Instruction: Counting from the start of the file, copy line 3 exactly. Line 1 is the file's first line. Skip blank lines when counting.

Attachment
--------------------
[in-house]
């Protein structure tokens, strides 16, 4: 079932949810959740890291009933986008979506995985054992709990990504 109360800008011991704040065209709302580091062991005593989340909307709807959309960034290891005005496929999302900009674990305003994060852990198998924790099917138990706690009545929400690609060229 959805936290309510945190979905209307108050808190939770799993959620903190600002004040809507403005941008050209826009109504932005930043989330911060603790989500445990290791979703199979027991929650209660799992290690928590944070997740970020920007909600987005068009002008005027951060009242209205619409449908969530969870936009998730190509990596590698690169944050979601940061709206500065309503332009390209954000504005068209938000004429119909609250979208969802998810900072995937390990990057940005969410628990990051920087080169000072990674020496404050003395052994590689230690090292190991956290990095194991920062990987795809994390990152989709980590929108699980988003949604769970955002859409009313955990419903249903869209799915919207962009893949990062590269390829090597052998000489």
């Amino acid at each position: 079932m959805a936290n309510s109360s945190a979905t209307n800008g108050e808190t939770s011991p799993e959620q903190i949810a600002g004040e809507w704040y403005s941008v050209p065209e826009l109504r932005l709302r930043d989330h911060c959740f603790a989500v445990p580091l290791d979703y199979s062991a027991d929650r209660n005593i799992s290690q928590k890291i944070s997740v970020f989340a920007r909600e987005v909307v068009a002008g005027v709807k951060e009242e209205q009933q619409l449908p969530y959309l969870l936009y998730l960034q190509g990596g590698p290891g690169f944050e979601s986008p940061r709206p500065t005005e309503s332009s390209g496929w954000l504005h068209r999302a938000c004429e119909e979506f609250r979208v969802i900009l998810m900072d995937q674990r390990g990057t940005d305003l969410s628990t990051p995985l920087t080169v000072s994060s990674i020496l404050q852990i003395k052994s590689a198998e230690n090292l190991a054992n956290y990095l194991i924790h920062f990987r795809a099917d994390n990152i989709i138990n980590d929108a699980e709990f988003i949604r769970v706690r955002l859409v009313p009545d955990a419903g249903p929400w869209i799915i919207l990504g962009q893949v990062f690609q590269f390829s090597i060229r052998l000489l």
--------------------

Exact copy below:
């Amino acid at each position: 079932m959805a936290n309510s109360s945190a979905t209307n800008g108050e808190t939770s011991p799993e959620q903190i949810a600002g004040e809507w704040y403005s941008v050209p065209e826009l109504r932005l709302r930043d989330h911060c959740f603790a989500v445990p580091l290791d979703y199979s062991a027991d929650r209660n005593i799992s290690q928590k890291i944070s997740v970020f989340a920007r909600e987005v909307v068009a002008g005027v709807k951060e009242e209205q009933q619409l449908p969530y959309l969870l936009y998730l960034q190509g990596g590698p290891g690169f944050e979601s986008p940061r709206p500065t005005e309503s332009s390209g496929w954000l504005h068209r999302a938000c004429e119909e979506f609250r979208v969802i900009l998810m900072d995937q674990r390990g990057t940005d305003l969410s628990t990051p995985l920087t080169v000072s994060s990674i020496l404050q852990i003395k052994s590689a198998e230690n090292l190991a054992n956290y990095l194991i924790h920062f990987r795809a099917d994390n990152i989709i138990n980590d929108a699980e709990f988003i949604r769970v706690r955002l859409v009313p009545d955990a419903g249903p929400w869209i799915i919207l990504g962009q893949v990062f690609q590269f390829s090597i060229r052998l000489l």